Just popping in with a quick and extremely random post. Guilt made me do it. So guess what I had yesterday?
It was barely my fault. I hadn’t had one since my July post, and have gotten used to not having Powerade in my life. I’ve replaced it with more water (goal #1), coconut water, matcha green tea latte, and an occasional Vitamin Water and bai. However, we were at One’s looong afternoon softball game, and it was warm and I was thirsty. I also wanted to be hydrated for my race today, and Bill bought it for me. Who am I to waste money and generous actions?
It just made me laugh. I don’t like being extreme about any type of food. And just like Coke Zero, a couple Powerades during the year won’t kill me. I am super proud of myself for breaking the addiction though. I’m in a good position to moderate now.
Moving on to other amazing things:
For posterity. True that it was Bill’s easy run and my tempo run, but still, will there ever be a run again where I log in a faster time than him? Answer: no.
Finally, did I tell you guys that Bill got me swimming lessons for my birthday? I’d been mentioning that I would love to have a coach watch me swim, work on my stroke efficiency, and just generally correct any of my self taught improper swimming techniques. I guess he was listening because he got me six 30 minute private swimming lessons with the head of swimming/masters swimming coach at the Y. What an awesome gift!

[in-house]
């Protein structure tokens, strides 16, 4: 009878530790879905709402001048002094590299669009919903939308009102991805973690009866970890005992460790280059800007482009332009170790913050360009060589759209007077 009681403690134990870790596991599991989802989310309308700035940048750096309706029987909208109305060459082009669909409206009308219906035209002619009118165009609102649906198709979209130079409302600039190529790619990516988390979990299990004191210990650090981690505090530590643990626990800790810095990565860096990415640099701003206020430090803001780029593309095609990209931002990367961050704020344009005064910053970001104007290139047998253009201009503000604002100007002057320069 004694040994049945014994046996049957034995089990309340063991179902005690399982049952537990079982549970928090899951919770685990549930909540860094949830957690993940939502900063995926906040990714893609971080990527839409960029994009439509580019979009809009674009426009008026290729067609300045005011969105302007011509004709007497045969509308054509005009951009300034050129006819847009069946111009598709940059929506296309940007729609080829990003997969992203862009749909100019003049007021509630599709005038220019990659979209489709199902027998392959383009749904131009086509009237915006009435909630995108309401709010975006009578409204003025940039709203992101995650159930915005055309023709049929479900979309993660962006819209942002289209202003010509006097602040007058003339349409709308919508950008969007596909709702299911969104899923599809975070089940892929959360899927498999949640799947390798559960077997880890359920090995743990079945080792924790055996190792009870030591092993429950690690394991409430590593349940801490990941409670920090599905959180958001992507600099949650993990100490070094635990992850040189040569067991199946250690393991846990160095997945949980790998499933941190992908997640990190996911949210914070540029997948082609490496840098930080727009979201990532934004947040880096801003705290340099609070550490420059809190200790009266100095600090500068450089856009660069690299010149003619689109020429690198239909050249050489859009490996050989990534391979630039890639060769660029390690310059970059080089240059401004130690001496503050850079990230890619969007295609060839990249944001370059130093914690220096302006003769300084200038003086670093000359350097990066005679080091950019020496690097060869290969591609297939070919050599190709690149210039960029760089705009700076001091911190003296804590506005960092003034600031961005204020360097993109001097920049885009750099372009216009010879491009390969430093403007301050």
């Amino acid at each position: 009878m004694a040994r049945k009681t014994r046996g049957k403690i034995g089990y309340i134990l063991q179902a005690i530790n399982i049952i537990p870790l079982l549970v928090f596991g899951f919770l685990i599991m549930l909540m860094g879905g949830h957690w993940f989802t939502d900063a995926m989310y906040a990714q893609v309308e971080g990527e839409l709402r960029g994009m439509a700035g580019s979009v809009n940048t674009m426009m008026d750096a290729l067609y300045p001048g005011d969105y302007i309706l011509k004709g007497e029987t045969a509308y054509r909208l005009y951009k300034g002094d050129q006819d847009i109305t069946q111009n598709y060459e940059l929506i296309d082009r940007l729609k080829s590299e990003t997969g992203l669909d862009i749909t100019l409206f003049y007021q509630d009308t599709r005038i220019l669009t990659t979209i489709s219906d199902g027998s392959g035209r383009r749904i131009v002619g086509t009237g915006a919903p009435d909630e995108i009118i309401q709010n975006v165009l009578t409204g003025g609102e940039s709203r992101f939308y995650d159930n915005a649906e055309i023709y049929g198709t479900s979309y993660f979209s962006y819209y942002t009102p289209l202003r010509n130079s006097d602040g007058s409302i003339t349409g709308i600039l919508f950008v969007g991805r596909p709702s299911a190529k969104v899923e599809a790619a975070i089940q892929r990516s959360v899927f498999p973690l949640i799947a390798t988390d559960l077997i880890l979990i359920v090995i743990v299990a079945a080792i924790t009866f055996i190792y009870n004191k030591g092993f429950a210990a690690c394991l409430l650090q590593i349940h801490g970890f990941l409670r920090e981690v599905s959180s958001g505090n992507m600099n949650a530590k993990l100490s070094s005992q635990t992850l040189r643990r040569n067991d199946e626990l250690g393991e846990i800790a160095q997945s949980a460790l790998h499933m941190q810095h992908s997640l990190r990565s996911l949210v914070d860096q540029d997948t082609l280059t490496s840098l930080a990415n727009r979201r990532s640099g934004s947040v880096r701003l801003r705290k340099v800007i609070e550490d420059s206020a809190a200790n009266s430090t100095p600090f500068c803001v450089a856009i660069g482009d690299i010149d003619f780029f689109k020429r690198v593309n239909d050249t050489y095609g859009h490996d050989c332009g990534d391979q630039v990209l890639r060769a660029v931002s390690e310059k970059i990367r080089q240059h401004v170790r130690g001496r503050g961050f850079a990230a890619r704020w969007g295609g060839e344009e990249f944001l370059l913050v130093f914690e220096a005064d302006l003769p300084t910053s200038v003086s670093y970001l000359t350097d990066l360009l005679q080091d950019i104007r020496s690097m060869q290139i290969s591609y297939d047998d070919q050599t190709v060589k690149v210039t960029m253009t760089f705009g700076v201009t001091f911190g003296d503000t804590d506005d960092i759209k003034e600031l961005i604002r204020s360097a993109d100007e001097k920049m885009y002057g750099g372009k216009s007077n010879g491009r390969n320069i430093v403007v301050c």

I had my first lesson on Friday. I can already tell that I’m going to love these lessons and get so much out of them. The coach watched me swim a couple of laps and basically told me that I was working way too hard. We worked on my technique from the beginning by focusing on body position in the pool and body/core position during the freestyle stroke. It was so amazingly helpful. I LOVE how he is breaking the stroke down into basic basics. It is exactly what I wanted out of a class.
I only swim once a week, but it is an important part of my cross training routine. It is so nice to give my legs, hips, knees and feet a break from pounding the pavement. Swimming can be relaxing (and that is usually how I choose to spend my swimming day – nice and easy), but it can also be a great workout for your upper body and core, which I love. If you want to work the legs too, throw in some kick board drills and feel the burn. It is shocking how hard my legs work without my shoulders and arms “working way too hard.” Ha.
Have you ever taken a lesson as an adult for swimming or other sport?
How do you feel about food rules? Are you an abstainer or a moderator? Definitely a moderator here (unless kettle corn is involved), but Bill is an abstainer.
I ran my first ever ten mile race on Sunday – the Cherry Blossom Ten Miler in Washington, DC. This race has been on my list since I started running a few years ago. Mostly because I adore DC. I worked there for a summer in college and fell in love with the city. It’s hard for me to say it’s my numero uno, tip top, very favorite city because I’m from Chicago, which is also an amazing city, but it might be (shhh..don’t tell my family).